Now, before you put an end to ALL static stretching, know that it still holds benefit. It is all dependent upon when you stretch. Once an exercise or workout bout is complete, feel free to spend time touching your toes and stretching your triceps during your cool down. This is the time research is finding great value for static stretching. It can help relax muscles and relieve tension accumulated during a work out. Stretching also increases joint flexibility and circulation, which helps speed muscle recovery.

At Prevail Conditioning Performance Center we take our clients through a thorough Self Myofascial Release, Corrective/Active-Isolated/Mobility Stretch, Activation and Movement Prep before every workout session and conclude with Static, Neuromuscular or Active Isolated Stretching Post Workout.

Prevail Conditioning will be offering a midday stretching class starting soon for any interested in learning more on how to safely and effectively use stretching to relax muscles, increase flexibility and improve circulation.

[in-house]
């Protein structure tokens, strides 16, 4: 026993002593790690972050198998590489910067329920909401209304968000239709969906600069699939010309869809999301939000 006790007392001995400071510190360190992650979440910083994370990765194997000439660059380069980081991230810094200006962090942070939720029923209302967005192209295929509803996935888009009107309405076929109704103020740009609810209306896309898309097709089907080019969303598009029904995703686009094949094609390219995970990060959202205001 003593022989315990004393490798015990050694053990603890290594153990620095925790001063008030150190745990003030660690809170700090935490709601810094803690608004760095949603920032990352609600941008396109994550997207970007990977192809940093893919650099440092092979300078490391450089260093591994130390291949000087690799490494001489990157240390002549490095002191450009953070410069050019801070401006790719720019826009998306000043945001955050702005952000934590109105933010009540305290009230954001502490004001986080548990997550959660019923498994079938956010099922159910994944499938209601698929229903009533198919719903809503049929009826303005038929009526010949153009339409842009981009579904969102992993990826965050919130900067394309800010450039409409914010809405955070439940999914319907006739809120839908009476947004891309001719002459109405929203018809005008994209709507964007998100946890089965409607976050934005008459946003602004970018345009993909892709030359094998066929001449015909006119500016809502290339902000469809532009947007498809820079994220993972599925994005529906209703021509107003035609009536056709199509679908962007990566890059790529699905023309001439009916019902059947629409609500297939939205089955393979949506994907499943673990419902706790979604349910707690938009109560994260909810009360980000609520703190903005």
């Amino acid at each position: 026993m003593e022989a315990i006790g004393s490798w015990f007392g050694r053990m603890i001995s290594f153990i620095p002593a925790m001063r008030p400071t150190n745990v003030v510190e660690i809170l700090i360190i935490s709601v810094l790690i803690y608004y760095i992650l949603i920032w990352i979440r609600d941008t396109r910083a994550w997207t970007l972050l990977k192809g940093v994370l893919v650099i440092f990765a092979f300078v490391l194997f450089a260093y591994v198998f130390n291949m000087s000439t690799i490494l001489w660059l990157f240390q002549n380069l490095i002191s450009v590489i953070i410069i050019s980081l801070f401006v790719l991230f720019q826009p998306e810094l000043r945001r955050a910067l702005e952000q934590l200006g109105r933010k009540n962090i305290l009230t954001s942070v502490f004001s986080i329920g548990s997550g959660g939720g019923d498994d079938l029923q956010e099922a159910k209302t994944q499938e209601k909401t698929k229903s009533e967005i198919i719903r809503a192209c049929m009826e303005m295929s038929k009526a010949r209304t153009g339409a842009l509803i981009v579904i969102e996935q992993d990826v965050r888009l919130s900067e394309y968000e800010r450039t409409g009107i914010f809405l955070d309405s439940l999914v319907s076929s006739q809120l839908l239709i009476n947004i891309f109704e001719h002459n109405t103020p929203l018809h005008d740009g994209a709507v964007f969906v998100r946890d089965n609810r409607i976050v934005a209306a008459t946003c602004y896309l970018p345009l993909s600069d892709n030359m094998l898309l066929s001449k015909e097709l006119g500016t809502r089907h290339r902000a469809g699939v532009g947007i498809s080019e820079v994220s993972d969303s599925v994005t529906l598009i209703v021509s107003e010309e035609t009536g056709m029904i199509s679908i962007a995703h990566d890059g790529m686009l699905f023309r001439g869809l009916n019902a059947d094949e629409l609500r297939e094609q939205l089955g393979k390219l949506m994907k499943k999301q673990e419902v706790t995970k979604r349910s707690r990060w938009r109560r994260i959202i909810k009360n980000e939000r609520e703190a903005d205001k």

Julian Boubel, BS, CSCS is a Strength & Conditioning Coach for Prevail Conditioning Performance Center and works with athletes and fitness enthusiasts alike.  For further information regarding this topic please contact Juliann Boubel, BS, CSCS at Juliann@prevailconditioning.com.

1. Foster, Mary Ann. “13 Tips for Stretching Sanity.” Massage & Bodywork 20.5 (2005): 58-59.
2. Cheng, Maria. “Stretching could be harmful. ” McClatchy – Tribune Business News, April 18, 2010.